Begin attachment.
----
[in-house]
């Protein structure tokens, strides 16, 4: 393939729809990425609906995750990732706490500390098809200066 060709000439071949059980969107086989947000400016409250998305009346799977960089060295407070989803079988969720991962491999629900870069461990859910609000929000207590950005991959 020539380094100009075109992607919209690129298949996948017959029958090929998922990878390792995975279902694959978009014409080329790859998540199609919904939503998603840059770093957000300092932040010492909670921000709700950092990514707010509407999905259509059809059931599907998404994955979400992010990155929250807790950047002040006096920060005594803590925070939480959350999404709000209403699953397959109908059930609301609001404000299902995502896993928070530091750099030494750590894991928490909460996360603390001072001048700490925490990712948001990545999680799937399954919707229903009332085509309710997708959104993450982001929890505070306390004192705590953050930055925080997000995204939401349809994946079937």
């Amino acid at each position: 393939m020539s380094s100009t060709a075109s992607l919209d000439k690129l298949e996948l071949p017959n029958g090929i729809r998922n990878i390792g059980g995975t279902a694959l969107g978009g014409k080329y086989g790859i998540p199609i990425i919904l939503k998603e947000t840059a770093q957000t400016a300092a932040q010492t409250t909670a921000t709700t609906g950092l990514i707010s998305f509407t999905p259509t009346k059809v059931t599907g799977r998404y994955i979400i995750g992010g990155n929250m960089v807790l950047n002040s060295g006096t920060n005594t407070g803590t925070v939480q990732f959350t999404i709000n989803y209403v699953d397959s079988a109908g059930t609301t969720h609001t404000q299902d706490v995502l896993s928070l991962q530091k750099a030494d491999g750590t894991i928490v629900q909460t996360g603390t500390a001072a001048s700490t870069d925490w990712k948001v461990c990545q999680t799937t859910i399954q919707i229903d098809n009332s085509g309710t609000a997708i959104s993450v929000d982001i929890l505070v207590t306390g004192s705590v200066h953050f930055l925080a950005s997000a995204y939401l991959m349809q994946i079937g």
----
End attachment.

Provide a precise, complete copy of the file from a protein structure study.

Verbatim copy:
[in-house]
């Protein structure tokens, strides 16, 4: 393939729809990425609906995750990732706490500390098809200066 060709000439071949059980969107086989947000400016409250998305009346799977960089060295407070989803079988969720991962491999629900870069461990859910609000929000207590950005991959 020539380094100009075109992607919209690129298949996948017959029958090929998922990878390792995975279902694959978009014409080329790859998540199609919904939503998603840059770093957000300092932040010492909670921000709700950092990514707010509407999905259509059809059931599907998404994955979400992010990155929250807790950047002040006096920060005594803590925070939480959350999404709000209403699953397959109908059930609301609001404000299902995502896993928070530091750099030494750590894991928490909460996360603390001072001048700490925490990712948001990545999680799937399954919707229903009332085509309710997708959104993450982001929890505070306390004192705590953050930055925080997000995204939401349809994946079937």
């Amino acid at each position: 393939m020539s380094s100009t060709a075109s992607l919209d000439k690129l298949e996948l071949p017959n029958g090929i729809r998922n990878i390792g059980g995975t279902a694959l969107g978009g014409k080329y086989g790859i998540p199609i990425i919904l939503k998603e947000t840059a770093q957000t400016a300092a932040q010492t409250t909670a921000t709700t609906g950092l990514i707010s998305f509407t999905p259509t009346k059809v059931t599907g799977r998404y994955i979400i995750g992010g990155n929250m960089v807790l950047n002040s060295g006096t920060n005594t407070g803590t925070v939480q990732f959350t999404i709000n989803y209403v699953d397959s079988a109908g059930t609301t969720h609001t404000q299902d706490v995502l896993s928070l991962q530091k750099a030494d491999g750590t894991i928490v629900q909460t996360g603390t500390a001072a001048s700490t870069d925490w990712k948001v461990c990545q999680t799937t859910i399954q919707i229903d098809n009332s085509g309710t609000a997708i959104s993450v929000d982001i929890l505070v207590t306390g004192s705590v200066h953050f930055l925080a950005s997000a995204y939401l991959m349809q994946i079937g």